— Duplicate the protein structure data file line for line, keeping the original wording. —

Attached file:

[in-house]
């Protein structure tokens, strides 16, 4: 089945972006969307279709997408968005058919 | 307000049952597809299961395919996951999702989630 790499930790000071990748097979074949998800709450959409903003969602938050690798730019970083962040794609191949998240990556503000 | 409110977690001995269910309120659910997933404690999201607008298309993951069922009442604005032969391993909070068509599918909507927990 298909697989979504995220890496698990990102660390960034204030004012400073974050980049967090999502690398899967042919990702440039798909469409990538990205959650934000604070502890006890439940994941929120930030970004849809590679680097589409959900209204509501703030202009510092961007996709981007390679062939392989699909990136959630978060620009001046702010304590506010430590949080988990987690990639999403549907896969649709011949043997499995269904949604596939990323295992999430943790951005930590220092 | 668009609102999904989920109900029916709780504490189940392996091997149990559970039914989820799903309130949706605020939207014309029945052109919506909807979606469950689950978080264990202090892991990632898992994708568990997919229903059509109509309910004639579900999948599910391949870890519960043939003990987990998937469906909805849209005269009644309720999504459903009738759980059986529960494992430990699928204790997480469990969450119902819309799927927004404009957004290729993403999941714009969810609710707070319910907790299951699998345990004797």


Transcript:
[in-house]
């Protein structure tokens, strides 16, 4: 089945972006969307279709997408968005058919 | 307000049952597809299961395919996951999702989630 790499930790000071990748097979074949998800709450959409903003969602938050690798730019970083962040794609191949998240990556503000 | 409110977690001995269910309120659910997933404690999201607008298309993951069922009442604005032969391993909070068509599918909507927990 298909697989979504995220890496698990990102660390960034204030004012400073974050980049967090999502690398899967042919990702440039798909469409990538990205959650934000604070502890006890439940994941929120930030970004849809590679680097589409959900209204509501703030202009510092961007996709981007390679062939392989699909990136959630978060620009001046702010304590506010430590949080988990987690990639999403549907896969649709011949043997499995269904949604596939990323295992999430943790951005930590220092 | 668009609102999904989920109900029916709780504490189940392996091997149990559970039914989820799903309130949706605020939207014309029945052109919506909807979606469950689950978080264990202090892991990632898992994708568990997919229903059509109509309910004639579900999948599910391949870890519960043939003990987990998937469906909805849209005269009644309720999504459903009738759980059986529960494992430990699928204790997480469990969450119902819309799927927004404009957004290729993403999941714009969810609710707070319910907790299951699998345990004797």